Public Resource
Support for climate justice across Global Warming’s Six Americas
Jennifer Carman, Leah Ndumi Kioko, Matthew Ballew, et al. Yale Program on Climate Change Communication & George Mason University Center for Climate Change Communication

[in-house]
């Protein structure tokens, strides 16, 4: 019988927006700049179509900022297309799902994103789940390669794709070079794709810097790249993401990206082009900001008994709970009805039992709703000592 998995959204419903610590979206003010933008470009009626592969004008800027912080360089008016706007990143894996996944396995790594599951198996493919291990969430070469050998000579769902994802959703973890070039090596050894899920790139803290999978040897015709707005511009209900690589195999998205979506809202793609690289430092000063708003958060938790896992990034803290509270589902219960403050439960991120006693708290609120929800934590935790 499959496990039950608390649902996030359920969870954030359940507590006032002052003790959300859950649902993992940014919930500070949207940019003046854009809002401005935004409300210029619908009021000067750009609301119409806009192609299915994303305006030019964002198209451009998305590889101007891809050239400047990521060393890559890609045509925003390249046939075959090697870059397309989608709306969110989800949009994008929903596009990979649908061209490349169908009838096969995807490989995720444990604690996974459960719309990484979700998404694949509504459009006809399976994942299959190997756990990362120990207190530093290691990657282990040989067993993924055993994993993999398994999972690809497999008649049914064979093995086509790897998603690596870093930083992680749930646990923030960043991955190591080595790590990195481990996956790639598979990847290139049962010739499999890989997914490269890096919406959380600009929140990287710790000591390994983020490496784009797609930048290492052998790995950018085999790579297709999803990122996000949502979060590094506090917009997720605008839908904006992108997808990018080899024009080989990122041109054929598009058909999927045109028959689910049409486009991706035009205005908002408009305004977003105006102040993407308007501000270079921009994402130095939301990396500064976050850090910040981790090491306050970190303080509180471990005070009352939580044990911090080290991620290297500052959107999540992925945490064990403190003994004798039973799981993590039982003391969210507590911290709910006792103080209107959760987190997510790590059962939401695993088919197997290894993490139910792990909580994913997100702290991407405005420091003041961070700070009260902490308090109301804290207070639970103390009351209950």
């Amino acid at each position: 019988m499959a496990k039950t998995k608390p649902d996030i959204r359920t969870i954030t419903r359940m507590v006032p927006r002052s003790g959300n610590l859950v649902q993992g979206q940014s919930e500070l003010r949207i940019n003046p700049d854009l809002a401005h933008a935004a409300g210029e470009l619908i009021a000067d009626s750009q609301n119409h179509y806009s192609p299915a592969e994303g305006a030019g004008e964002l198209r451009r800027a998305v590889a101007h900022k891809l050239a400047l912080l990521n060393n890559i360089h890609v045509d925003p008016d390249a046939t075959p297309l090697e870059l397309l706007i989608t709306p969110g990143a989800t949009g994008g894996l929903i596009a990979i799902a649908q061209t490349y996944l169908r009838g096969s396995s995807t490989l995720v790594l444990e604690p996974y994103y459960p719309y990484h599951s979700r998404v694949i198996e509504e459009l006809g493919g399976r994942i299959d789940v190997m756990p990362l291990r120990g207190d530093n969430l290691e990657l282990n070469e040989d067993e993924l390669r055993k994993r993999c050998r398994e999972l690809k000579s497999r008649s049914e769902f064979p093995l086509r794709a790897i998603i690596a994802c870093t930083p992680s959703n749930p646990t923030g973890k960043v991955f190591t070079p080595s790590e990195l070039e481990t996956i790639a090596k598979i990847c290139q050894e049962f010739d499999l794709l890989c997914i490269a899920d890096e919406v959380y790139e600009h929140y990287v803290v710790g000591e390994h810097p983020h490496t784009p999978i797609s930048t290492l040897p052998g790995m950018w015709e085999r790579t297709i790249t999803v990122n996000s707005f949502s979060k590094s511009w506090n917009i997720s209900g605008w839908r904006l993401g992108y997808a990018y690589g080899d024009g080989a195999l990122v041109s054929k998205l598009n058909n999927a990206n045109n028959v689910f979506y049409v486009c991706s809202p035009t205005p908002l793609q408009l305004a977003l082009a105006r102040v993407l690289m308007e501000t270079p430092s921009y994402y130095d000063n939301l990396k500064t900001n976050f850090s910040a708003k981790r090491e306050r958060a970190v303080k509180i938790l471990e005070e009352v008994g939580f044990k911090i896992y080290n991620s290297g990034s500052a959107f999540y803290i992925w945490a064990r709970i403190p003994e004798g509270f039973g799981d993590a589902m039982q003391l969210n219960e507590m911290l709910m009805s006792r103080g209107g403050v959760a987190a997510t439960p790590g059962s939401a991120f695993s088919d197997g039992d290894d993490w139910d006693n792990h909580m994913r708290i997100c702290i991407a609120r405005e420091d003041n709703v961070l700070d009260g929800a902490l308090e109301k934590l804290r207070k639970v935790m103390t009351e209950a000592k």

Support for climate justice and recognition of climate disparities vary widely across global warming’s “Six Americas”. More climate-conscious Americans are both much more likely to recognize existing climate disparities and much more likely to support the goals of climate justice than Americans who are less concerned about global warming. However, even among the segments who are most attuned to the issue of climate change, most are not hearing about “climate justice” as a concept. The Alarmed and Concerned segments (who make up 56% of the U.S. population) are most likely to think that global warming is happening and are the most worried about it. By contrast, the Doubtful and Dismissive (who make up 23% of the U.S. population) are the least likely to think that global warming is happening and are the least worried about it. Despite high levels of support among the Alarmed and Concerned, current awareness of climate justice among these groups is relatively low. Our recent research found similar gaps between awareness of and support for climate justice among adults in the U.S. who are Black, Hispanic/Latino, women, or who have lower incomes. Moreover, most of the Alarmed and many of the Concerned recognize that global warming disproportionately harms people based on income and race, but few recognize that global warming also disproportionately harms women.